Injuries in sports are common, especially in contact sports such as football, rugby or ice hockey. But when can a player sue another player for a personal injury sustained during the course of a game?
On Dec. 2, 2019, a three-judge panel of the Massachusetts Court of Appeals ruled in a split decision that Daniel Borella, who was 17 when he was checked by another player and cut on the wrist by the player’s hockey blades, cannot sue the player, coaches, referees or rink owners and managers for his injuries.
The majority explained that checking is “a fundamental aspect of the way the game is played” and does not rise to the level of “reckless” misconduct required to trigger liability.
However, in a dissenting opinion, Judge Peter J. Rubin said the majority’s ruling “strips children who play competitive sports of the protections against reckless violence to which they are entitled.”
Judge Rubin said the decision “may leave children at the mercy of reckless and violent players,” lead to serious injuries and result in responsible parents pulling their children from competitive sports.
The divide is an indicator that the state’s highest court could take up the issue at a later date.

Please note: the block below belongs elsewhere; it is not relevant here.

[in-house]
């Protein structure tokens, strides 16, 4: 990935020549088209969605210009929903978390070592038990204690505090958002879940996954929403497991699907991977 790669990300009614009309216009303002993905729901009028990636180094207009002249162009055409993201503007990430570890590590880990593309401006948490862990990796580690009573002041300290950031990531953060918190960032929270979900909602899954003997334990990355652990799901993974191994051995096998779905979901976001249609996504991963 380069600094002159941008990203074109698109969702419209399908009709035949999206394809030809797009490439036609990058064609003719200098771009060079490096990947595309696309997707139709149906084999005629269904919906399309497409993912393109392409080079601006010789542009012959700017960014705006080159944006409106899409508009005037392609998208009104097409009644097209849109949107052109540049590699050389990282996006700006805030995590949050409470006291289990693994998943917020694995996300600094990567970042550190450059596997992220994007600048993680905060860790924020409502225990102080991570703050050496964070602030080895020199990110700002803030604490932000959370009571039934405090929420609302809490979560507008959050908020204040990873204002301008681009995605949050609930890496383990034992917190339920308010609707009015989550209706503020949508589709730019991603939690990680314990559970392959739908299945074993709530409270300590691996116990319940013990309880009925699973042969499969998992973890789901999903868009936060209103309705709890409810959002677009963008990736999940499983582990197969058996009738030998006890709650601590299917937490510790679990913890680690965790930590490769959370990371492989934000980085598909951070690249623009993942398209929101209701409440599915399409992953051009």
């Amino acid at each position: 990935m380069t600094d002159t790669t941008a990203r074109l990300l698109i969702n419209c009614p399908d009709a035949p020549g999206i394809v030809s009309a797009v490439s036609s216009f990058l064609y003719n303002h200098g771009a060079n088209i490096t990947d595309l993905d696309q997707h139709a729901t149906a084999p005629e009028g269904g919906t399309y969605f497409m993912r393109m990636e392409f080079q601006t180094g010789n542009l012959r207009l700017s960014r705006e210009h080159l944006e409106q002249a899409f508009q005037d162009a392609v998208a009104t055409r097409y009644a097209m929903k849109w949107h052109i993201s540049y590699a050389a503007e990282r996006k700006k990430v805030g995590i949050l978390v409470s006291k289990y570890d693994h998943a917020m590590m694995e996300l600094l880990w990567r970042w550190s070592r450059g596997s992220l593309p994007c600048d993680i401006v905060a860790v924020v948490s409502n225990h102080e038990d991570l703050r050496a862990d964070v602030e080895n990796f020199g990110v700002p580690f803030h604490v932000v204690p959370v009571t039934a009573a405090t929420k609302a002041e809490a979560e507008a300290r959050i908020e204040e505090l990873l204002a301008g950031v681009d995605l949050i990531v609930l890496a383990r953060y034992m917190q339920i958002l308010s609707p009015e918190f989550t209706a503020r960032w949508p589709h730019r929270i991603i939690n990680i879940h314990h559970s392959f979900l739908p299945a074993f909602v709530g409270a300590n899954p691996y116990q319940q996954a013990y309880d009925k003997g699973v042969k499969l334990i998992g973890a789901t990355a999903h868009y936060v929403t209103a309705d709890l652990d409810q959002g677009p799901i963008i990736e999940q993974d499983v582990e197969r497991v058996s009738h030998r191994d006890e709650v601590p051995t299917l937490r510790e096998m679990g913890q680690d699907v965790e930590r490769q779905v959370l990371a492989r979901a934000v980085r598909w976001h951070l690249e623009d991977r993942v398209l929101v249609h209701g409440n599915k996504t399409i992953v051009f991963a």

Permanent Hand Injury
According to the majority’s opinion, Borella played hockey for a Massachusetts-based ice hockey team known as the New England Renegades.
On July 14, 2013, the Renegades were playing a Pennsylvania-based called Team Kanaly in a tournament game in a rink in Marlborough. Both teams were in the “Midget Major division” for high school players aged 17 to 19. The division allowed checking.
With two minutes left in the game, Team Kanaly was leading 8-3. Borella had received the puck at mid-rink near the boards and was skating toward Team Kanaly’s goal. Julion Lever, a 17-year-old Team Kanaly player, checked Borella into the boards, causing Borella to fall to the ice onto the puck.
Witnesses described the hit as a “smash” and “ferocious,” the opinion said.
While Lever battled for the puck, Borella temporarily lost consciousness, and his wrist was sliced by one of Lever’s skate blades. The blade severed Borella’s blood vessels, nerves and tendons.
One of the referees called a minor penalty for “boarding,” Lever was sent to the penalty box and the game was called before time expired.